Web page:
High Line Frequently Forced to Close Due to Winter Storms
CHELSEA — The winter weather is freezing out would-be visitors to the High Line, which has repeatedly been forced to close this season because of storms.
The elevated park has closed for snow and ice removal 10 out of the past 52 days, according to announcements on the Friends of the High Line Twitter feed and website, leaving tourists and New Yorkers with nothing to see but large gray gates barring the entrances.
The closures began on Dec. 15, when snow caused the park to be closed for nearly half the day. This winter, the park has frequently shut down early, opened late or been closed entirely thanks to bad weather.
Some fans of the park said they wanted to brave the terrain despite the snow and ice.
"I think it's horrible — it absolutely should be open," said Laurie Ogle, who lives nearby and found the park closed when she hoped to take a walk there on Tuesday. "It's stupid. It's never more beautiful than it is now."
The park has frequently been closed not just on the day of a major storm, like the one that dumped as much as 9 inches of snow on the city on Jan. 3, but also for a day or two afterward, as workers strained to manually remove snow and ice using shovels, snow blowers and snow brooms.
Unlike other major parks in the city — including Central Park and nearby Hudson River Park, which have remained open all winter — the High Line is particularly sensitive to snow and ice and often needs extra time to clean up after a storm, according to the city's Parks Department.
"The High Line is unique from any other NYC park in the sense that it is an elevated, bridge-like structure that has controlled access points. Such elevated structures freeze before ground-level roadways do," said spokesman Phil Abramson. "At 30 feet above the street, the High Line quickly freezes when temperatures fall, making it challenging to prevent and then remove ice as it forms on the park’s pathway."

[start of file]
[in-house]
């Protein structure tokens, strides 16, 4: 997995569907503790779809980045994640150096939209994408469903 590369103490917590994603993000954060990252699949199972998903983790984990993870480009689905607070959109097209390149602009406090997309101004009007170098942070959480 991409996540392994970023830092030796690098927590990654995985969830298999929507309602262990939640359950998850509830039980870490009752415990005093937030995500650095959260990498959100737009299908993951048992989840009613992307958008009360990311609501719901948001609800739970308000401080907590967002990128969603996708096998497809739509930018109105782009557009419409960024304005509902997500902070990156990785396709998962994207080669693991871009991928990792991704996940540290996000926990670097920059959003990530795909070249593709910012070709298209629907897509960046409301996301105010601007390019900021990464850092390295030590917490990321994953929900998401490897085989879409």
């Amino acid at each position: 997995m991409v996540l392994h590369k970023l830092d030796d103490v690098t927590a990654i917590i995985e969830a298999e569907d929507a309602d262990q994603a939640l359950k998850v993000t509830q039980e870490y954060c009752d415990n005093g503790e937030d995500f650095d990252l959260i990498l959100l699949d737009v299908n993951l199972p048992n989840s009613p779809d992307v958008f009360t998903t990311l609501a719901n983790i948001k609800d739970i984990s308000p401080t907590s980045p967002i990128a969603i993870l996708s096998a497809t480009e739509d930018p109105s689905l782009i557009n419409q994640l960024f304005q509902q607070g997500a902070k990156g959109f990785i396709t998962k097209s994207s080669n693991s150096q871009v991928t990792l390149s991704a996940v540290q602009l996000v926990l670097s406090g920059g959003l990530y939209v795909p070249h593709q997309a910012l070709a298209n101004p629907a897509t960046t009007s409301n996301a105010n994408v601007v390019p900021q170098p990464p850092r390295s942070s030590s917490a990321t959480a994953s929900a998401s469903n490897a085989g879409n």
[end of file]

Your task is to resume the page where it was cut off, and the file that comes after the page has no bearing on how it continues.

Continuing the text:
Also, park workers avoid using rock salt and chemical ice melters because of the density of plants, opting for eco-friendly options. Staff members manually remove snow and ice while the park is closed to the public, officials said.
"Given the narrow width of the High Line walkways, it is necessary to close the park during ice and snow removal to ensure the safety of park visitors," Friends of the High Line spokeswoman Megan Freed wrote in an email. "Our staff arrives early and stays late to remove snow and ice. In addition to the excellent High Line Operations staff, we rely on volunteers to help with the tremendous task of snow removal."
That was little consolation to Neil Haddon, 46, who was hoping to show the High Line to his son, Joseph, while he visited from Australia.
"I've been before and I was really impressed, so I wanted to show him the park — we were really looking forward to it," Haddon said Tuesday.
Parks are typically kept open only when it's safe for the public, Parks Department officials said, largely depending on weather conditions. With stairs at every entrance and the possibility of slips and falls, the High Line needs to close more often than your typical park.
"[Friends of the High Line is] putting in the time to make sure it’s safe," said James Yolles, a spokesman for the advocacy group New Yorkers for Parks. "Given the very unique nature of the space, they have to take different precautions than the Parks Department would take in a traditional park."
Fashion designer Marie Tika made the trek from her DUMBO studio to the High Line for the first time in the hopes of taking pictures and brainstorming about her designs. She said she was "disheartened" to find the park closed.
"I thought it would be a great site to take pictures, especially on a day like today," she said. "I guess inspiration will have to wait."